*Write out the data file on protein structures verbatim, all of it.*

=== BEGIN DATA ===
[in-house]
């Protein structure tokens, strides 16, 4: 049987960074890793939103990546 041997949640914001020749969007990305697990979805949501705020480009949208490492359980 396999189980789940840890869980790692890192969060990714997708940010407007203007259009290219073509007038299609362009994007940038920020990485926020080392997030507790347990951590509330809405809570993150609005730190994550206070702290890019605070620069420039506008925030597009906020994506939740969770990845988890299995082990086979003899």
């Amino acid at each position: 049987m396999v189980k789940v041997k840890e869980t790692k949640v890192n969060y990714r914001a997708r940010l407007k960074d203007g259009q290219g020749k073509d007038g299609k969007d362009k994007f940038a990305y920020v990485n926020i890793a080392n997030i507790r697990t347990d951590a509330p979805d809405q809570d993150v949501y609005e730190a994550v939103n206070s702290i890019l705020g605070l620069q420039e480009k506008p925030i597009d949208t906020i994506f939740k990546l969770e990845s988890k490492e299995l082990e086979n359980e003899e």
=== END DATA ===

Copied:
[in-house]
């Protein structure tokens, strides 16, 4: 049987960074890793939103990546 041997949640914001020749969007990305697990979805949501705020480009949208490492359980 396999189980789940840890869980790692890192969060990714997708940010407007203007259009290219073509007038299609362009994007940038920020990485926020080392997030507790347990951590509330809405809570993150609005730190994550206070702290890019605070620069420039506008925030597009906020994506939740969770990845988890299995082990086979003899």
């Amino acid at each position: 049987m396999v189980k789940v041997k840890e869980t790692k949640v890192n969060y990714r914001a997708r940010l407007k960074d203007g259009q290219g020749k073509d007038g299609k969007d362009k994007f940038a990305y920020v990485n926020i890793a080392n997030i507790r697990t347990d951590a509330p979805d809405q809570d993150v949501y609005e730190a994550v939103n206070s702290i890019l705020g605070l620069q420039e480009k506008p925030i597009d949208t906020i994506f939740k990546l969770e990845s988890k490492e299995l082990e086979n359980e003899e």